- Insufficient to meet a demand or requirement; short in supply: Fresh vegetables were scarce during the drought.
- Hard to find; absent or rare: Steel pennies are scarce now except in coin shops.
Barely or hardly; scarcely.
Origin: Middle English scars
Origin: , from Old French scars
Origin: , from Vulgar Latin *excarpsus, narrow, cramped
Origin: , from past participle of *excarpere, to pluck out
Origin: , alteration of Latin excerpere, to pick out; see excerpt
Related Forms:Word History:
The words scarce
illustrate how two words with a common ancestor can diverge from one another in form while passing from one language to another over the centuries. Both words can be traced back to the Latin word excerpere
(past participle stem excerpt-
), meaning “to pick out,” “to pick out mentally,” and “to select a passage for quotation.” The path is clear and direct from excerpt-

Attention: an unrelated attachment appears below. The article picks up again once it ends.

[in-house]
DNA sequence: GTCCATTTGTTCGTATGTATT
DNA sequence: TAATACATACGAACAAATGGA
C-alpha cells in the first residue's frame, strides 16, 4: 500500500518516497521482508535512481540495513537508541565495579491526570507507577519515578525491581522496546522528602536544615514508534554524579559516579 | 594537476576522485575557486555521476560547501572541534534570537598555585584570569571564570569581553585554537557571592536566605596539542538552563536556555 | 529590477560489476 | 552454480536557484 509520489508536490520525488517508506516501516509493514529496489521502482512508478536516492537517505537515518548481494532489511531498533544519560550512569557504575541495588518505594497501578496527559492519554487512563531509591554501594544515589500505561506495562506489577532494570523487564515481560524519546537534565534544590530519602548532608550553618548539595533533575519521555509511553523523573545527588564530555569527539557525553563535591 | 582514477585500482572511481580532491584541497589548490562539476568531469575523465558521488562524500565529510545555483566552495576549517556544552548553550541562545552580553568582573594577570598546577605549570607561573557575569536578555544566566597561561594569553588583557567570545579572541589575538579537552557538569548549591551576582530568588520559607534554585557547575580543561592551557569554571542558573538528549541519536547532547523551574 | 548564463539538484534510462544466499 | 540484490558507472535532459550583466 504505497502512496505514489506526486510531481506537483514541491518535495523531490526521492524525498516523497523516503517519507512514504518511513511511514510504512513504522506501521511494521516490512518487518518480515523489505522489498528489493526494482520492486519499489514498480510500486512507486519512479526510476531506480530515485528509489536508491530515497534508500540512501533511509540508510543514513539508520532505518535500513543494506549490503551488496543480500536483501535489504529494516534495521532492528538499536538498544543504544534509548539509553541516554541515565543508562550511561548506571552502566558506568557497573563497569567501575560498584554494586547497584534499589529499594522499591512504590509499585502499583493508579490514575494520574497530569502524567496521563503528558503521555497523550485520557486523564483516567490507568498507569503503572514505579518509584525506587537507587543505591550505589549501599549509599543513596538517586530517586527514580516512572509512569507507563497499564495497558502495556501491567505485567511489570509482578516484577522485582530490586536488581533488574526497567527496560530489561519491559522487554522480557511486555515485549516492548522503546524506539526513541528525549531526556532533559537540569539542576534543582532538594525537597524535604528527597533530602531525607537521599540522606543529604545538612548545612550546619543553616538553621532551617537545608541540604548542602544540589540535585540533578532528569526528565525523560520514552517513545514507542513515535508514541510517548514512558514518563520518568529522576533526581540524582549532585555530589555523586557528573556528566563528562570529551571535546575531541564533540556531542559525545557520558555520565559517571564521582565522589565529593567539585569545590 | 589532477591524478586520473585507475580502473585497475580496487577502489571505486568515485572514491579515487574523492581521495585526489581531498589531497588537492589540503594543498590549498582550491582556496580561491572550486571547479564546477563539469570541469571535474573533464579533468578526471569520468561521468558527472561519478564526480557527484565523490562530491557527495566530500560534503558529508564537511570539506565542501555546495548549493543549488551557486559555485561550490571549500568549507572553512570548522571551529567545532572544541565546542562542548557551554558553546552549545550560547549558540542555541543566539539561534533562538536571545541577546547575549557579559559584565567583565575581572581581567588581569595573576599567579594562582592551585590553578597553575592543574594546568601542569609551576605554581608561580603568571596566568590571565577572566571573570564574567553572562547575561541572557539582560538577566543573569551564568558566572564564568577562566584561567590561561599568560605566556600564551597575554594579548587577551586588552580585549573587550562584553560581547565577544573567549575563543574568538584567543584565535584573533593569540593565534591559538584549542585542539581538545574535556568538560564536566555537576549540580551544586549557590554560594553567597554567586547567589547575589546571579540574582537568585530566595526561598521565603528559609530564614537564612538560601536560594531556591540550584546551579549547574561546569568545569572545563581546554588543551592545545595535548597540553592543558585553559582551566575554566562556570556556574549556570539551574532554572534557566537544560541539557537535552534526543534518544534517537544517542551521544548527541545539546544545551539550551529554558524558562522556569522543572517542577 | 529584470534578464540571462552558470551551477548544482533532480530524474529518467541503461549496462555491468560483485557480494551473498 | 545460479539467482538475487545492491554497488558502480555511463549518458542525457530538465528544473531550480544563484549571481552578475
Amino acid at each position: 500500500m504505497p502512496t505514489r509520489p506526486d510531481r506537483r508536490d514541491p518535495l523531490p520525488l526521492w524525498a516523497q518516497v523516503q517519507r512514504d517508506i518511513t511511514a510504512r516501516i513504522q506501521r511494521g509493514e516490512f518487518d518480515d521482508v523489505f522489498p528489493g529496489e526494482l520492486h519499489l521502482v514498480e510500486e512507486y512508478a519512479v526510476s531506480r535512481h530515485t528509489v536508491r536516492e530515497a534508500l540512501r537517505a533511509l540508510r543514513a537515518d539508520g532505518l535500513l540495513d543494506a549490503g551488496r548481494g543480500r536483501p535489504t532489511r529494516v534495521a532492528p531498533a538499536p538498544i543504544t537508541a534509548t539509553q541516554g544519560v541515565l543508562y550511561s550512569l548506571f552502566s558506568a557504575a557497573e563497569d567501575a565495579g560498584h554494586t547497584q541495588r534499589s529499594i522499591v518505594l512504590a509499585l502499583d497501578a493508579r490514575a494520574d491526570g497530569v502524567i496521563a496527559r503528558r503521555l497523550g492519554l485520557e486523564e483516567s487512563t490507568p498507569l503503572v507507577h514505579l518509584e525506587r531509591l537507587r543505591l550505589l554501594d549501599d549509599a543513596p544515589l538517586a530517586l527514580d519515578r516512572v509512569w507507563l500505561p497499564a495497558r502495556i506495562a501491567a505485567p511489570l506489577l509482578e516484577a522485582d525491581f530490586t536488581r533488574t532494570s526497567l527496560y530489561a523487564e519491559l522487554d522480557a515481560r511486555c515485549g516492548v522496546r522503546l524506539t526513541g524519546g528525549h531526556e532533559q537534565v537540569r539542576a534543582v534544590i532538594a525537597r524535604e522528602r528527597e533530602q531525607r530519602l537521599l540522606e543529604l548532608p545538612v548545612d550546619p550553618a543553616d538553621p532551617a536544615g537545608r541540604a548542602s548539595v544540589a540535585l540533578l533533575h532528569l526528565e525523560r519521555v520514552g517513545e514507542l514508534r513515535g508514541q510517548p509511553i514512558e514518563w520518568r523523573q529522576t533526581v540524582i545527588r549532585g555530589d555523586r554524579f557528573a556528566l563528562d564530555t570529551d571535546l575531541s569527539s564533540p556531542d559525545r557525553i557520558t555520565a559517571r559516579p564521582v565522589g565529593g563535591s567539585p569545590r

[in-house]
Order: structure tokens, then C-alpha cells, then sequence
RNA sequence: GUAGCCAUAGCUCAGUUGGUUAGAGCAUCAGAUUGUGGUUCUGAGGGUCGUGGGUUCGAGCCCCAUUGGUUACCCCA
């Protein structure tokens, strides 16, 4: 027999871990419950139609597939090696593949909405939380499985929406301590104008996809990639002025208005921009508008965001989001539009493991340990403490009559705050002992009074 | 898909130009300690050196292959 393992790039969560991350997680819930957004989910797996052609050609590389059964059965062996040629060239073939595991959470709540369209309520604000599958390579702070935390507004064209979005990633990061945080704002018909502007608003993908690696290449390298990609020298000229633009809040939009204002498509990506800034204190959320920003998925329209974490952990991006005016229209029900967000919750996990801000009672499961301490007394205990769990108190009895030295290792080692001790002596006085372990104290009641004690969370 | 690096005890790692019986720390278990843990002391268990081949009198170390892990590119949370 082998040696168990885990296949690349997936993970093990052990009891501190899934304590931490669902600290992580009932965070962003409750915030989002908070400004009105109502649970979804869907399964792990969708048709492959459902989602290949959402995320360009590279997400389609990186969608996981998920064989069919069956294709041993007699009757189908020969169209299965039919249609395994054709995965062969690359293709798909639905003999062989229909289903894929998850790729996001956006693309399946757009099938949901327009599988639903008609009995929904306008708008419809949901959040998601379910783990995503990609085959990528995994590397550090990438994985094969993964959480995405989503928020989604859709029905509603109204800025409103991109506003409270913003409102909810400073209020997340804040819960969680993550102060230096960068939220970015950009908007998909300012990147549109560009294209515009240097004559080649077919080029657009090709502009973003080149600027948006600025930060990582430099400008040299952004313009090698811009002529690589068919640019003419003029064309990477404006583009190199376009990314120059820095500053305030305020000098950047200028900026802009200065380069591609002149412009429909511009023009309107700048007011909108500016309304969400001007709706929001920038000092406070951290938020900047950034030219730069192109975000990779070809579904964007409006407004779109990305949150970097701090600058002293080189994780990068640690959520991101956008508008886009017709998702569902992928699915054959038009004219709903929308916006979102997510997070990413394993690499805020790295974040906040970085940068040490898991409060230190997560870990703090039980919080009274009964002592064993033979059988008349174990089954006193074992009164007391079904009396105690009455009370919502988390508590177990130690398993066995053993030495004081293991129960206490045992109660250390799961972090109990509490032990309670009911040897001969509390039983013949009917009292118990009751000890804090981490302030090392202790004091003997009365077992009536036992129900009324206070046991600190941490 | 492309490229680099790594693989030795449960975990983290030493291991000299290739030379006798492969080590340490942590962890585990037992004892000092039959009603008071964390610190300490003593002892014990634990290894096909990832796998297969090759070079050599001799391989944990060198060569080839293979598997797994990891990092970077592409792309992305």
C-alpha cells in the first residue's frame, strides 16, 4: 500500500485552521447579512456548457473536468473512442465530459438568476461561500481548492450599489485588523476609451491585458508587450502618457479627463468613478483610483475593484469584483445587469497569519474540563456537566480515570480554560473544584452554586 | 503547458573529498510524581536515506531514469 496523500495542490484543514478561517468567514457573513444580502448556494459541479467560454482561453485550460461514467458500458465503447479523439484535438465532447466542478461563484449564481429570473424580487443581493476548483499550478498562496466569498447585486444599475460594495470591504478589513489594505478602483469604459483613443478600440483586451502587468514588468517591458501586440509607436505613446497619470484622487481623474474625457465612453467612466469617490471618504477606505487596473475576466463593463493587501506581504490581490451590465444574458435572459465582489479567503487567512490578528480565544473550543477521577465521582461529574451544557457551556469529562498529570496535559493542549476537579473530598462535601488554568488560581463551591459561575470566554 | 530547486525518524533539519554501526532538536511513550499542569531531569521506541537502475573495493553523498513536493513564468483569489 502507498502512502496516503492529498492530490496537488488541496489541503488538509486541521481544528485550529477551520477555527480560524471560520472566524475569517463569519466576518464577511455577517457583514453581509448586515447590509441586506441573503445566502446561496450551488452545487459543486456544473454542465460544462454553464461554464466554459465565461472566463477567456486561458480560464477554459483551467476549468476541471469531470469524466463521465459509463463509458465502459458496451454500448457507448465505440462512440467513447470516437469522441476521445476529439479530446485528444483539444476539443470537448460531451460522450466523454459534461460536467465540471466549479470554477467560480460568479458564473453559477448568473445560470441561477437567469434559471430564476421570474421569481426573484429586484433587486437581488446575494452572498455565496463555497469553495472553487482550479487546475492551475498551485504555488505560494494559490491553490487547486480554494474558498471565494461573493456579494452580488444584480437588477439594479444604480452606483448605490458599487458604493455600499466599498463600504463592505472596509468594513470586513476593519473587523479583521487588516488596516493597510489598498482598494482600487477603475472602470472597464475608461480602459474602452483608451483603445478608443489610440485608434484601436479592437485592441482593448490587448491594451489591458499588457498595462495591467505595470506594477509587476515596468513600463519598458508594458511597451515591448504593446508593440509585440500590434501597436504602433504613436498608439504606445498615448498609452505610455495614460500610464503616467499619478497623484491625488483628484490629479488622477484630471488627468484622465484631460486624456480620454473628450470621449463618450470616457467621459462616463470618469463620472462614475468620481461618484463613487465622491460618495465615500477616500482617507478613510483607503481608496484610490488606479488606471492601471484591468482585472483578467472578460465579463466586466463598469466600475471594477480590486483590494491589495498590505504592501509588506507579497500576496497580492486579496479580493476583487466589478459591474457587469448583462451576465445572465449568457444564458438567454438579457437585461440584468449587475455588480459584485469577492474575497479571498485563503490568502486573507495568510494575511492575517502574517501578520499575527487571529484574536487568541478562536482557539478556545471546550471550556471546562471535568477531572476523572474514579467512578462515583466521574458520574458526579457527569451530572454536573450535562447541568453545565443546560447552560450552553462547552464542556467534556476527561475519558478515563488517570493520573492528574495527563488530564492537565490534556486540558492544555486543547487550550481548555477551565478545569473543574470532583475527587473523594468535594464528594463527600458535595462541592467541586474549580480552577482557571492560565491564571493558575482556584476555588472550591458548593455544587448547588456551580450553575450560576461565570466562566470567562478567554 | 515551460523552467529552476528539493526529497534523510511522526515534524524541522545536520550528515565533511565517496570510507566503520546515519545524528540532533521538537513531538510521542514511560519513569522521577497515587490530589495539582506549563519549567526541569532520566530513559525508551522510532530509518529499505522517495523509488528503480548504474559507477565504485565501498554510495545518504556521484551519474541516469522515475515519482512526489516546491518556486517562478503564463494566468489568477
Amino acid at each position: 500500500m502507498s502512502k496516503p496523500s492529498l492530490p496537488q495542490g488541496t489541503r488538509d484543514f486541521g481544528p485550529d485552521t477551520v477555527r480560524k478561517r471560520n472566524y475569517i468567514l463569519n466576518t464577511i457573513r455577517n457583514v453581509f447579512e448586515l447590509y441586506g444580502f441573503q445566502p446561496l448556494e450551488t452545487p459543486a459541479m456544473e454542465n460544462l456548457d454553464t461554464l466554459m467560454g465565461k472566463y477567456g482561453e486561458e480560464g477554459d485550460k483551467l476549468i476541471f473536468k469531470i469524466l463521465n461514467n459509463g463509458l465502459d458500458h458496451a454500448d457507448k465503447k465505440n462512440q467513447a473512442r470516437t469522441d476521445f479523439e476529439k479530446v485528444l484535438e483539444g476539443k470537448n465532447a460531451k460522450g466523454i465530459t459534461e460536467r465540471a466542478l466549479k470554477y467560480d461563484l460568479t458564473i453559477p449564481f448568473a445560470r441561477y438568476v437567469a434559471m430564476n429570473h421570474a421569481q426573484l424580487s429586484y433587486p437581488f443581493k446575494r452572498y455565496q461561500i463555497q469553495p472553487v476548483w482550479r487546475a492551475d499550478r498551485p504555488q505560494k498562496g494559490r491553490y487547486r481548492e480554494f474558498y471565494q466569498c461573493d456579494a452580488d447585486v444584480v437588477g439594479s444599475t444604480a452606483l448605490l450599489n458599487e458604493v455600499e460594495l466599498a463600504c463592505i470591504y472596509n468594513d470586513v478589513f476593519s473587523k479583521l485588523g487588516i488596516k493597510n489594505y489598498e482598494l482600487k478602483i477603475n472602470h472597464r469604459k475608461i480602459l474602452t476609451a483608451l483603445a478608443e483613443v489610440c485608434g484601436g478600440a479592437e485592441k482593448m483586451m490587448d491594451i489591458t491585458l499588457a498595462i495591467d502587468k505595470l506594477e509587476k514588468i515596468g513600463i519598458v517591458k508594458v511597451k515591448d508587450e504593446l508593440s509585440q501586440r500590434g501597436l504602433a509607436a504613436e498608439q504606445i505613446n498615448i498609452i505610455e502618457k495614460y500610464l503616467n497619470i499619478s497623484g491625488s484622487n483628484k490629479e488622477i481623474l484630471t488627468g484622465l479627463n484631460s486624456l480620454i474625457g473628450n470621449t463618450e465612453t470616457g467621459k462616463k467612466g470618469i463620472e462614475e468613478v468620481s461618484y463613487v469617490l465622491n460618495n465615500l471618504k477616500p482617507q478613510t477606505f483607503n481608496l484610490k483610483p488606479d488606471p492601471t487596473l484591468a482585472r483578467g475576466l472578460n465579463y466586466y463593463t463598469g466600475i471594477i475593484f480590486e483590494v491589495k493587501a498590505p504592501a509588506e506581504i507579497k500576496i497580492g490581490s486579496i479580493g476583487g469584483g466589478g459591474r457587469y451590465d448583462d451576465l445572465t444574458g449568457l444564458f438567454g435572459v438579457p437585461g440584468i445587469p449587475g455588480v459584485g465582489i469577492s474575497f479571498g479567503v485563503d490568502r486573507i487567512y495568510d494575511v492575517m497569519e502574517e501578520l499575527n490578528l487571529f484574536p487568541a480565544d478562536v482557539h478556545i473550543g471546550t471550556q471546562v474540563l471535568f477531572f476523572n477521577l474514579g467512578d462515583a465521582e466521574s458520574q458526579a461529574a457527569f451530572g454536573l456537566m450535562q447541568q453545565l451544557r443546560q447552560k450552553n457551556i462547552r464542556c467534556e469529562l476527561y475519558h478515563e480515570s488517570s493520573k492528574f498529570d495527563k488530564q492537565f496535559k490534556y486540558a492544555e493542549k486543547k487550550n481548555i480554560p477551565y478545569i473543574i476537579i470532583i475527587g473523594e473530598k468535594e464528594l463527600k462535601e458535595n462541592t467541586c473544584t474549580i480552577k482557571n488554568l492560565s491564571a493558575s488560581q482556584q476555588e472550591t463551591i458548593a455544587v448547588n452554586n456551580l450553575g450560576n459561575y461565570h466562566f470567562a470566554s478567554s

to our noun excerpt
(first recorded before 1638) and verb (first recorded around 1536), a past participle usage already being recorded in the 15th century. A more tangled path leads to our word scarce.
It is assumed that side by side with Latin excerpere
existed the Vulgar Latin form *excarpere. *Excarpsus,
an adjective formed with the past participle of *excarpere
in Vulgar Latin, meant “narrow, cramped,” and from this Vulgar Latin form came the Old French word échars,
“insufficient, cramped,” and “stingy.” The Old French word, which existed in a variety of forms, including scars
and the chiefly Old North French form escarse,
was borrowed into Middle English as scarse,
being first recorded in a manuscript written around 1300.